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Commentary: Unintended consequences wrought by the NRA

Greyston Garcia pretty much owed his freedom to the political might of the National Rifle Association. And maybe his death.

In March, in one of the more perverse applications of the infamous Stand Your Ground law that the NRA pushed through the Florida Legislature in 2005, a Miami-Dade circuit judge granted Garcia immunity from prosecution.

The ruling kept Garcia from going to jail on a second-degree murder charge. He might have been safer behind bars: The 26-year-old Miami man was gunned down Tuesday night, collateral damage in yet another Liberty City gang shoot out.

Back on Jan. 25, 2011, Garcia, brandishing a large knife, chased a fleeing car burglar down a Miami street and stabbed him to death. Garcia claimed Pedro Roteta had attempted to fend him off with a bag containing three stolen radios. Under Stand Your Ground, that was apparently enough.

Judge Beth Bloom wrote that she had “considered the fact that the defendant never called the police or 911 following the incident, and that he returned home and went back to sleep.” She knew that Garcia had initially lied to police about his involvement in the killing. She acknowledged that after the stabbing, Garcia had hidden the knife. And that he had later sold two of the car radios he found in the bag taken from the man bleeding to the death on the sidewalk.

Prosecutors had argued that Garcia, as he chased down Roteta, obviously wasn’t experiencing “a reasonable fear of imminent peril of death or great bodily harm,” the traditional grounds for a self-defense claim.

Yet the broad sweep of the 2005 law still protected Garcia. Judge Bloom ruled that under Stand Your Ground — the same law that has caused so much consternation in the Trayvon Martin shooting — Garcia had no particular obligation to stop his pursuit. Garcia, thanks to the NRA’s pet legislation, was set free. Free to return to life in a gang-infested, violence-stricken, gun-laden community.

The NRA pressured Congress in 2004 not to renew the federal ban on the sale of 19 types of military style semi-automatic assault weapons, conjuring up a fanciful notion of suburban homeowners in desperate need of heavy weaponry to fight off home invaders. The reality, though, has been so many deaths in poor urban neighborhoods, where variations of the AK-47 have become the weapon of choice among gangbangers. In Miami, kids as young as 13 have been busted with assault weapons. As teenagers spray gunfire in the streets, the bodies of random, innocent, hapless bystanders pile up as fast as the intended victims. Meanwhile, gangbangers arrested in these shootings have profited as much as anyone from the loose interpretation of Stand Your Ground.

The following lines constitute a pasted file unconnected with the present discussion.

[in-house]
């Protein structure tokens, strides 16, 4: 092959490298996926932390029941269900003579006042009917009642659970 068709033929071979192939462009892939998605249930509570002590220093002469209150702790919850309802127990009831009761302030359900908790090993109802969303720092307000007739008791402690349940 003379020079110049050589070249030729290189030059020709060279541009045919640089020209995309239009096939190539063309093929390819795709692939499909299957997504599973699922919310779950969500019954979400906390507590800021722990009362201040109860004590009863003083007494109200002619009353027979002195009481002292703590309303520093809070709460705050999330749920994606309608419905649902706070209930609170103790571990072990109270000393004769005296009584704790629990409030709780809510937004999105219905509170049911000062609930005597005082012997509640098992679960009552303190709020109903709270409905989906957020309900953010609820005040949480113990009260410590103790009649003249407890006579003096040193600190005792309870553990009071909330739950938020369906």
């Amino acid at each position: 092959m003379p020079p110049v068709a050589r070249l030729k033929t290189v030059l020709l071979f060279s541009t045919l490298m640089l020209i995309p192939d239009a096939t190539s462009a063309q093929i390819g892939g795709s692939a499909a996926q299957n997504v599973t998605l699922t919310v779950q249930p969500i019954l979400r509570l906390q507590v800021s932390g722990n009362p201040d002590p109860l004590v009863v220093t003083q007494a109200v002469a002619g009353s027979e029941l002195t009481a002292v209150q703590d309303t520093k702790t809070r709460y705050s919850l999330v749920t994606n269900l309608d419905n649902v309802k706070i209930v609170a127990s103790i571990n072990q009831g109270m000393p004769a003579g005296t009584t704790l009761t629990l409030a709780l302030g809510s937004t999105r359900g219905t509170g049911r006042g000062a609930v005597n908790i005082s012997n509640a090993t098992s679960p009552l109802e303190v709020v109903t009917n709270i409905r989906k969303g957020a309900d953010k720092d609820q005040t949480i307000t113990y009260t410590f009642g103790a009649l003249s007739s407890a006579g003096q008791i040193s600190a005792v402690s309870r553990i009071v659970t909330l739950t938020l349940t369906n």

Garcia now symbolizes both barrels of the unintended consequences wrought by the NRA. He was driving along Northwest 15th Avenue to his job at a Liberty City convenience store about 9:30 p.m. Tuesday when he happened into crossfire from a gang shootout. The Herald’s David Ovalle reported that a stray bullet entered the passenger side window and killed Garcia. An unidentified 16-year-old boy, perhaps an actual target in the firefight, was also killed.

Less than four hours later, yet another unintended victim of a drive-by shooting, 29-year-old Angelese Ladson, who was eight months pregnant, was killed when a stray bullet struck her in the throat as she stood on the porch of a Miami Gardens home. Angela Scott Ragin, the victim’s grandmother, told Herald news partner CBS4: “This was so unnecessary. I don’t like guns period. There is just too much violence with too many guns.”

The city of Miami reported about 70 drive-by shootings last year, most of them in Liberty City, with the innocent, even small children, as likely to suffer gunshot wounds as rival gang members. In November, Terry Brown, 42, a father of five, was killed by an errant shot as he sat in his wheelchair. Brown had been paralyzed when he was hit by a bullet from a nearby drive-by shooting just four months earlier.

In some other neighborhood, the deaths of Terry Brown and Greyston Garcia might have seemed both wildly improbable and wildly ironic. Not in Liberty City. Around there, fanciful theories about gun rights and self defense have real and ghastly consequences.